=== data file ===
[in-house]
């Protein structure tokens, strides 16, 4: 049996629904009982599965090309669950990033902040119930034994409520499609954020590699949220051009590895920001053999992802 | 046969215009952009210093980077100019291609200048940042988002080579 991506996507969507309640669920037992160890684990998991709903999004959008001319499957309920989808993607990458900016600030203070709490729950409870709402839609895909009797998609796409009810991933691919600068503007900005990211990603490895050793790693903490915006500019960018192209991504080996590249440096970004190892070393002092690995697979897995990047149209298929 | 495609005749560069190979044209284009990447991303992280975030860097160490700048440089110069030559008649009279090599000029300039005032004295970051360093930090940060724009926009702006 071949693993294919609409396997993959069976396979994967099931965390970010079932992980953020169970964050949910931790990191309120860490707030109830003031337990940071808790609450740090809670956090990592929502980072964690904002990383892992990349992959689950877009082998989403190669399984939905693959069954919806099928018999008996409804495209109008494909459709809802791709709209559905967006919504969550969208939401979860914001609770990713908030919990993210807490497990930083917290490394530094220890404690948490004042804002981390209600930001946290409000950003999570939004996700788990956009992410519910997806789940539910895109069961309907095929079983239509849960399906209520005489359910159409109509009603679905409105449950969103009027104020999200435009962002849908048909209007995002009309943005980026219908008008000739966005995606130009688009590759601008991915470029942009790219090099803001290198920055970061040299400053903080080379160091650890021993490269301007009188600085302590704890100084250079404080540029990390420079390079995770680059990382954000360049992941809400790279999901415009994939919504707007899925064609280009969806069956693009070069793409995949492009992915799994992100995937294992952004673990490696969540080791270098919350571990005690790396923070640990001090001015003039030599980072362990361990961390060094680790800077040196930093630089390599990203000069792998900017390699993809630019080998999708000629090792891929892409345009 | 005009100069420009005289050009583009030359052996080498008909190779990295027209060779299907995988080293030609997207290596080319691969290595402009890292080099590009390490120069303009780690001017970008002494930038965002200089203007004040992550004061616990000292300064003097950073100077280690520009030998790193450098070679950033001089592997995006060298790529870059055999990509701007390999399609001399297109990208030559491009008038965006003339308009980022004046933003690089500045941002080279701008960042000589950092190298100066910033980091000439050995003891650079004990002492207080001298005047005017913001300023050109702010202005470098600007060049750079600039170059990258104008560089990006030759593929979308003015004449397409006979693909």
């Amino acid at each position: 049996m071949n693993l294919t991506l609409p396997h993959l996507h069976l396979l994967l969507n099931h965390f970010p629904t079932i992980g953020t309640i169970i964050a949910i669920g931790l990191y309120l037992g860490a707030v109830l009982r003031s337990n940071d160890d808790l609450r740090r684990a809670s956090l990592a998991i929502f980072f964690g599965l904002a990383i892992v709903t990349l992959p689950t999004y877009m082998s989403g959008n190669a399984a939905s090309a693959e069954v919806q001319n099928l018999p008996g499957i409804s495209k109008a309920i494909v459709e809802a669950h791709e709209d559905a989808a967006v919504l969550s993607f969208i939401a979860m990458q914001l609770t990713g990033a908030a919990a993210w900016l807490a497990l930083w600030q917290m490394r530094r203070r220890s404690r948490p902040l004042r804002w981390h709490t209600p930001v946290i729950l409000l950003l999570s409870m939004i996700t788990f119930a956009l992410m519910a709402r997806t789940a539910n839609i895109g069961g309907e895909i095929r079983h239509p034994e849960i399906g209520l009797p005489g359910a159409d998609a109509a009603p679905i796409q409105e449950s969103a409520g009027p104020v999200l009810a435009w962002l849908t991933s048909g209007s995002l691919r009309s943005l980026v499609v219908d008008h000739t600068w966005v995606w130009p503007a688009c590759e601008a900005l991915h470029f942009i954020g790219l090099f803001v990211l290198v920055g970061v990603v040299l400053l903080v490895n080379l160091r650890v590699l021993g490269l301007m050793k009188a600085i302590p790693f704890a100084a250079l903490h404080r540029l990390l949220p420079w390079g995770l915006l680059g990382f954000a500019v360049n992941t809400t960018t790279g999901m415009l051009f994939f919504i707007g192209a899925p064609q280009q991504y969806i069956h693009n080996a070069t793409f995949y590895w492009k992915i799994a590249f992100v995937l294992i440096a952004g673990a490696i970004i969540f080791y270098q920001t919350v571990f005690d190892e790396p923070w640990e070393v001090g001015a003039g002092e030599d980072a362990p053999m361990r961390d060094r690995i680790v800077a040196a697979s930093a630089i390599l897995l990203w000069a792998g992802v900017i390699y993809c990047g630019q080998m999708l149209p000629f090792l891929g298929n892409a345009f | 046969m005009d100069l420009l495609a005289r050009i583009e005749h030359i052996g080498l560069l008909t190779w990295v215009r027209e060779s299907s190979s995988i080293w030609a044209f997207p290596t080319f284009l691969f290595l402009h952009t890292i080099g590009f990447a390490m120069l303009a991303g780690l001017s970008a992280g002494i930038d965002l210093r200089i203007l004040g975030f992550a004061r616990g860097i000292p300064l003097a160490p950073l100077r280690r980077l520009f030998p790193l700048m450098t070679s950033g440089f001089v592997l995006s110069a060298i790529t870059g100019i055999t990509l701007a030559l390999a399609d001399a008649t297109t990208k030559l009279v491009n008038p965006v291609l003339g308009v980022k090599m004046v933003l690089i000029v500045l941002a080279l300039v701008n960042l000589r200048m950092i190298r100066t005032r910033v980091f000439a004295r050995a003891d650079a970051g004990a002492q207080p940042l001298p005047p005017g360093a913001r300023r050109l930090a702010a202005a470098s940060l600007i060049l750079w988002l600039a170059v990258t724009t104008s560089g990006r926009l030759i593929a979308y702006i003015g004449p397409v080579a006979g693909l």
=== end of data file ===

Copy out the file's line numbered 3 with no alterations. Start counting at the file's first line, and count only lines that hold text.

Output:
């Amino acid at each position: 049996m071949n693993l294919t991506l609409p396997h993959l996507h069976l396979l994967l969507n099931h965390f970010p629904t079932i992980g953020t309640i169970i964050a949910i669920g931790l990191y309120l037992g860490a707030v109830l009982r003031s337990n940071d160890d808790l609450r740090r684990a809670s956090l990592a998991i929502f980072f964690g599965l904002a990383i892992v709903t990349l992959p689950t999004y877009m082998s989403g959008n190669a399984a939905s090309a693959e069954v919806q001319n099928l018999p008996g499957i409804s495209k109008a309920i494909v459709e809802a669950h791709e709209d559905a989808a967006v919504l969550s993607f969208i939401a979860m990458q914001l609770t990713g990033a908030a919990a993210w900016l807490a497990l930083w600030q917290m490394r530094r203070r220890s404690r948490p902040l004042r804002w981390h709490t209600p930001v946290i729950l409000l950003l999570s409870m939004i996700t788990f119930a956009l992410m519910a709402r997806t789940a539910n839609i895109g069961g309907e895909i095929r079983h239509p034994e849960i399906g209520l009797p005489g359910a159409d998609a109509a009603p679905i796409q409105e449950s969103a409520g009027p104020v999200l009810a435009w962002l849908t991933s048909g209007s995002l691919r009309s943005l980026v499609v219908d008008h000739t600068w966005v995606w130009p503007a688009c590759e601008a900005l991915h470029f942009i954020g790219l090099f803001v990211l290198v920055g970061v990603v040299l400053l903080v490895n080379l160091r650890v590699l021993g490269l301007m050793k009188a600085i302590p790693f704890a100084a250079l903490h404080r540029l990390l949220p420079w390079g995770l915006l680059g990382f954000a500019v360049n992941t809400t960018t790279g999901m415009l051009f994939f919504i707007g192209a899925p064609q280009q991504y969806i069956h693009n080996a070069t793409f995949y590895w492009k992915i799994a590249f992100v995937l294992i440096a952004g673990a490696i970004i969540f080791y270098q920001t919350v571990f005690d190892e790396p923070w640990e070393v001090g001015a003039g002092e030599d980072a362990p053999m361990r961390d060094r690995i680790v800077a040196a697979s930093a630089i390599l897995l990203w000069a792998g992802v900017i390699y993809c990047g630019q080998m999708l149209p000629f090792l891929g298929n892409a345009f | 046969m005009d100069l420009l495609a005289r050009i583009e005749h030359i052996g080498l560069l008909t190779w990295v215009r027209e060779s299907s190979s995988i080293w030609a044209f997207p290596t080319f284009l691969f290595l402009h952009t890292i080099g590009f990447a390490m120069l303009a991303g780690l001017s970008a992280g002494i930038d965002l210093r200089i203007l004040g975030f992550a004061r616990g860097i000292p300064l003097a160490p950073l100077r280690r980077l520009f030998p790193l700048m450098t070679s950033g440089f001089v592997l995006s110069a060298i790529t870059g100019i055999t990509l701007a030559l390999a399609d001399a008649t297109t990208k030559l009279v491009n008038p965006v291609l003339g308009v980022k090599m004046v933003l690089i000029v500045l941002a080279l300039v701008n960042l000589r200048m950092i190298r100066t005032r910033v980091f000439a004295r050995a003891d650079a970051g004990a002492q207080p940042l001298p005047p005017g360093a913001r300023r050109l930090a702010a202005a470098s940060l600007i060049l750079w988002l600039a170059v990258t724009t104008s560089g990006r926009l030759i593929a979308y702006i003015g004449p397409v080579a006979g693909l």